If the programme is launched, it will involve the central bank buying up government debt rated BBB- or higher. Purchasing only investment-grade debt minimises the bank's exposure to potential defaults.
The ECB's governing council was shown various quantitative easing options at a meeting on 7 January. Bloomberg News cited a euro-area bank official who said no further steps were taken.
Commentators have argued the Eurozone needs quantitative easing to avert prolonged deflation. This is where depressed demand drives down prices, company earnings and eventually wages and hiring.
Earlier this week it was revealed the embattled region had slipped into deflation in the final month of 2014. Analysts fear it risks slipping into a deflationary spiral which would depress demand, crunch companies' earning potential and curtail wage growth and hiring.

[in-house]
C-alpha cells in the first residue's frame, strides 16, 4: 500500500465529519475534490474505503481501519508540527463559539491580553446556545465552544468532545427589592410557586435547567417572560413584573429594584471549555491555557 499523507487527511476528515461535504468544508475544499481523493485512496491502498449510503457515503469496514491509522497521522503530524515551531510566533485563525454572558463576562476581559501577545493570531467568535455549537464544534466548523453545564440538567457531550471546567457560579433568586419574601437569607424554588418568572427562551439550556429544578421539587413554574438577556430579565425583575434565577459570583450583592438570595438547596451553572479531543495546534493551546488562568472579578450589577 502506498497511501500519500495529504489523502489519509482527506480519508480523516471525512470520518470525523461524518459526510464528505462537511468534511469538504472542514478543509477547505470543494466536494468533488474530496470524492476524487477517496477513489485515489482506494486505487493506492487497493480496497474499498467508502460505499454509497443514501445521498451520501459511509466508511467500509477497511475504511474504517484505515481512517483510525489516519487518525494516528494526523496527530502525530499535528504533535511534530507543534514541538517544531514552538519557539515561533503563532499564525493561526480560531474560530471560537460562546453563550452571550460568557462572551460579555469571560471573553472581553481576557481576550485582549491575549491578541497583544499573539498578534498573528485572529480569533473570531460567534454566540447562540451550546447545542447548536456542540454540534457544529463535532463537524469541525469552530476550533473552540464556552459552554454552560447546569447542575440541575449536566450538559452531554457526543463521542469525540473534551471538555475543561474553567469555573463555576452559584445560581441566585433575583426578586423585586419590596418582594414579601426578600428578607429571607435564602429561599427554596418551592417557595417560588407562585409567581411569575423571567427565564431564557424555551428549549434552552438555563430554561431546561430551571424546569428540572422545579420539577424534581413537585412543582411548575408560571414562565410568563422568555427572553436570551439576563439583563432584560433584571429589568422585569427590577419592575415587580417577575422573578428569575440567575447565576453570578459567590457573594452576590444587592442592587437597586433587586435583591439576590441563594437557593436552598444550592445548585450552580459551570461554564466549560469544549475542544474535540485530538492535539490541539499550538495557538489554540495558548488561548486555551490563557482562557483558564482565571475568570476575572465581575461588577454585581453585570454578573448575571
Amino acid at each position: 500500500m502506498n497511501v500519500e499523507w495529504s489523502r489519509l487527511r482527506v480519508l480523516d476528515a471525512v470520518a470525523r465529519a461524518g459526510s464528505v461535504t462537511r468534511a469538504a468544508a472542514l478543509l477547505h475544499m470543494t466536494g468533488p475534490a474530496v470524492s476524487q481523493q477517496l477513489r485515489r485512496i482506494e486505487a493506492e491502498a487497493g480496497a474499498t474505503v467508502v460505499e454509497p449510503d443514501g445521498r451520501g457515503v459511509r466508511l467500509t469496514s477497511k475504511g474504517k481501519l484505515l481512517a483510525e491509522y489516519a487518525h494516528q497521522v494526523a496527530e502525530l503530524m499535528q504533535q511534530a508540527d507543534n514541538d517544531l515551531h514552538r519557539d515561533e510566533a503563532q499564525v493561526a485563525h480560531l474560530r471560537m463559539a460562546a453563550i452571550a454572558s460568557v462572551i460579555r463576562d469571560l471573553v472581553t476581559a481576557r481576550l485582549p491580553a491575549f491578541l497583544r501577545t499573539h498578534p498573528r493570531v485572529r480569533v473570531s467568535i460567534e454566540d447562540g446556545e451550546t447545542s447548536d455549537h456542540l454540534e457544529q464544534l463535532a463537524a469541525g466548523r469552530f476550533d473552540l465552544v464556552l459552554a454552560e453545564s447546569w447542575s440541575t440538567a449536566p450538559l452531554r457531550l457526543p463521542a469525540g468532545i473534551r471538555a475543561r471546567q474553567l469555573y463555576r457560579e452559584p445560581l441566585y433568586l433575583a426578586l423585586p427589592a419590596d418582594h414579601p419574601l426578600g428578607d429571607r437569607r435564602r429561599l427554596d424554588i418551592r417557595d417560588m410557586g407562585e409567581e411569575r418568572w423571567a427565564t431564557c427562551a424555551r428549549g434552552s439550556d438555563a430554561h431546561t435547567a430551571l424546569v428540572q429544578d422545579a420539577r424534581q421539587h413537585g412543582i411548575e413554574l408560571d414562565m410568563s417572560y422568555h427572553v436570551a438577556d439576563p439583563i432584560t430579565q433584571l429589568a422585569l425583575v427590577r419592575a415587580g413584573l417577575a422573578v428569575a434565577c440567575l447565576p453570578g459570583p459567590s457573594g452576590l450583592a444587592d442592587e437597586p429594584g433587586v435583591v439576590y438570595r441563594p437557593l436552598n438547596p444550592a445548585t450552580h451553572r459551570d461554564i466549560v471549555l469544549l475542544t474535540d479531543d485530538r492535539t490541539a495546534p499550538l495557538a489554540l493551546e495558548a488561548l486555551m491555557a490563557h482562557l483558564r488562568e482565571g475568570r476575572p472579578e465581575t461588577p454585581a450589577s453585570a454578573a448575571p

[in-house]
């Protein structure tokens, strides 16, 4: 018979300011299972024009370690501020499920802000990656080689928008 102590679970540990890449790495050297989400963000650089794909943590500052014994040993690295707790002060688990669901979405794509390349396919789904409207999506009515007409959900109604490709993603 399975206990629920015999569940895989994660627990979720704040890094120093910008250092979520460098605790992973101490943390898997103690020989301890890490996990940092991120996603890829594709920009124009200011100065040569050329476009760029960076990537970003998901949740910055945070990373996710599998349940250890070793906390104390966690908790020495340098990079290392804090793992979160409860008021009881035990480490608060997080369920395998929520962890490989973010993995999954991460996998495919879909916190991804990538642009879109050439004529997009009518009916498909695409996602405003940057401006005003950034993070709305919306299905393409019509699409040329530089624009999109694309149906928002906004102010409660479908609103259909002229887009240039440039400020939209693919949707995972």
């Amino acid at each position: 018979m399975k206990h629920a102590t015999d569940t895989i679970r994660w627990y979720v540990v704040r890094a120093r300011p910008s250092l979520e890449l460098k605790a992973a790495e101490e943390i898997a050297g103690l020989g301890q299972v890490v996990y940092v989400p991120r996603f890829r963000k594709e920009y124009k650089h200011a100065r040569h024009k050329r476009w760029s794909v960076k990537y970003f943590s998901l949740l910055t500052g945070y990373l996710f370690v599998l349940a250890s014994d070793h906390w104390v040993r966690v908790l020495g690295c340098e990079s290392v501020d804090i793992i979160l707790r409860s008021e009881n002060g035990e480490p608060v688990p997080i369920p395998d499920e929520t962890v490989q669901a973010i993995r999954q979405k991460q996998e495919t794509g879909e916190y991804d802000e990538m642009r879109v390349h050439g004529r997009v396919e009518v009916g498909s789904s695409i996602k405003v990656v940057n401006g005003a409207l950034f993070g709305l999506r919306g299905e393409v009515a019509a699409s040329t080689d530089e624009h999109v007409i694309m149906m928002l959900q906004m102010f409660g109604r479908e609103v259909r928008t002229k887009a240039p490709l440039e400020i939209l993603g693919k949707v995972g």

Frankfurt is widely expected to agree on a quantitative easing programme when the governing council meeting on 22 January. It's hoped the policy will inject cash into the Eurozone, giving lending a much-needed boost and ultimately driving growth.
The ECB's current arsenal includes other unconventional measures, such as loans to banks and buying up private debt securities.